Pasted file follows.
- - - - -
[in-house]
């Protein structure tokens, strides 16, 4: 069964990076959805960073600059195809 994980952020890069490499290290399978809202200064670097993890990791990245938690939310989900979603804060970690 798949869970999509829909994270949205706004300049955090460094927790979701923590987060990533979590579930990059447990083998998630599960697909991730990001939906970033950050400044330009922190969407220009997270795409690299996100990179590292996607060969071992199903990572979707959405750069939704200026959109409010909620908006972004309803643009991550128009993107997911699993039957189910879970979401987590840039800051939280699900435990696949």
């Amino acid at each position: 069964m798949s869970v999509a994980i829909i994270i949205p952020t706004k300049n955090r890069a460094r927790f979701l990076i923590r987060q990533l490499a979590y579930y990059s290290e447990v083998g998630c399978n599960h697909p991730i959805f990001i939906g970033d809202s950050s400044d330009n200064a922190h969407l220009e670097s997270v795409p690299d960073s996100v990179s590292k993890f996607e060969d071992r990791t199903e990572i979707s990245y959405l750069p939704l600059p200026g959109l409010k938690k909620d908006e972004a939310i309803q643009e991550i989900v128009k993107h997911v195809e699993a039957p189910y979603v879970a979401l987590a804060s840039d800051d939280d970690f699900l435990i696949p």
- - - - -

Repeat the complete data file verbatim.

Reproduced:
[in-house]
């Protein structure tokens, strides 16, 4: 069964990076959805960073600059195809 994980952020890069490499290290399978809202200064670097993890990791990245938690939310989900979603804060970690 798949869970999509829909994270949205706004300049955090460094927790979701923590987060990533979590579930990059447990083998998630599960697909991730990001939906970033950050400044330009922190969407220009997270795409690299996100990179590292996607060969071992199903990572979707959405750069939704200026959109409010909620908006972004309803643009991550128009993107997911699993039957189910879970979401987590840039800051939280699900435990696949």
């Amino acid at each position: 069964m798949s869970v999509a994980i829909i994270i949205p952020t706004k300049n955090r890069a460094r927790f979701l990076i923590r987060q990533l490499a979590y579930y990059s290290e447990v083998g998630c399978n599960h697909p991730i959805f990001i939906g970033d809202s950050s400044d330009n200064a922190h969407l220009e670097s997270v795409p690299d960073s996100v990179s590292k993890f996607e060969d071992r990791t199903e990572i979707s990245y959405l750069p939704l600059p200026g959109l409010k938690k909620d908006e972004a939310i309803q643009e991550i989900v128009k993107h997911v195809e699993a039957p189910y979603v879970a979401l987590a804060s840039d800051d939280d970690f699900l435990i696949p």